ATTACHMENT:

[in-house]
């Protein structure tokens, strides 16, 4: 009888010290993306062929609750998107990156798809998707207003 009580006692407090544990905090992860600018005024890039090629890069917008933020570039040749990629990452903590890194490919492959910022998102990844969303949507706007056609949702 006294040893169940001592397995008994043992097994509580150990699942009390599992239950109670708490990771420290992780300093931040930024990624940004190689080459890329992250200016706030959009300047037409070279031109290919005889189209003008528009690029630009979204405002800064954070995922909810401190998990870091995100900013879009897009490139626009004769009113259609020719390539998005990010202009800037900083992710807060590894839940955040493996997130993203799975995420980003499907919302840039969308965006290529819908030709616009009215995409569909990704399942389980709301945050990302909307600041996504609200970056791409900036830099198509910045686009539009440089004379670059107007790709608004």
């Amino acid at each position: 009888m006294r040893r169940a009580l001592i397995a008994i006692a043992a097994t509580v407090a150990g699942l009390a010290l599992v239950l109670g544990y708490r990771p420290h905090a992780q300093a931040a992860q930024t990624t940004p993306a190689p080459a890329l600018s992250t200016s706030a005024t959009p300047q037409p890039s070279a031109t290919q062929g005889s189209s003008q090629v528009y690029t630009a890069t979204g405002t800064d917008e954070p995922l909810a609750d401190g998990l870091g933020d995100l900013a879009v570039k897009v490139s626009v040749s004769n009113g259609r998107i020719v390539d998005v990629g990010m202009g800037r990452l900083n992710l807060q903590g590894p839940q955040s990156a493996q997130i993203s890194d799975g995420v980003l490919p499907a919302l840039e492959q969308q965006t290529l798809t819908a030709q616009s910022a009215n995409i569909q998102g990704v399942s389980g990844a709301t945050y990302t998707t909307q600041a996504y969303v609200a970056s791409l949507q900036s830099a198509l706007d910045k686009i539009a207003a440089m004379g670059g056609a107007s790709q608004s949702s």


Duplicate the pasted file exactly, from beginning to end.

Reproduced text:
[in-house]
């Protein structure tokens, strides 16, 4: 009888010290993306062929609750998107990156798809998707207003 009580006692407090544990905090992860600018005024890039090629890069917008933020570039040749990629990452903590890194490919492959910022998102990844969303949507706007056609949702 006294040893169940001592397995008994043992097994509580150990699942009390599992239950109670708490990771420290992780300093931040930024990624940004190689080459890329992250200016706030959009300047037409070279031109290919005889189209003008528009690029630009979204405002800064954070995922909810401190998990870091995100900013879009897009490139626009004769009113259609020719390539998005990010202009800037900083992710807060590894839940955040493996997130993203799975995420980003499907919302840039969308965006290529819908030709616009009215995409569909990704399942389980709301945050990302909307600041996504609200970056791409900036830099198509910045686009539009440089004379670059107007790709608004």
């Amino acid at each position: 009888m006294r040893r169940a009580l001592i397995a008994i006692a043992a097994t509580v407090a150990g699942l009390a010290l599992v239950l109670g544990y708490r990771p420290h905090a992780q300093a931040a992860q930024t990624t940004p993306a190689p080459a890329l600018s992250t200016s706030a005024t959009p300047q037409p890039s070279a031109t290919q062929g005889s189209s003008q090629v528009y690029t630009a890069t979204g405002t800064d917008e954070p995922l909810a609750d401190g998990l870091g933020d995100l900013a879009v570039k897009v490139s626009v040749s004769n009113g259609r998107i020719v390539d998005v990629g990010m202009g800037r990452l900083n992710l807060q903590g590894p839940q955040s990156a493996q997130i993203s890194d799975g995420v980003l490919p499907a919302l840039e492959q969308q965006t290529l798809t819908a030709q616009s910022a009215n995409i569909q998102g990704v399942s389980g990844a709301t945050y990302t998707t909307q600041a996504y969303v609200a970056s791409l949507q900036s830099a198509l706007d910045k686009i539009a207003a440089m004379g670059g056609a107007s790709q608004s949702s």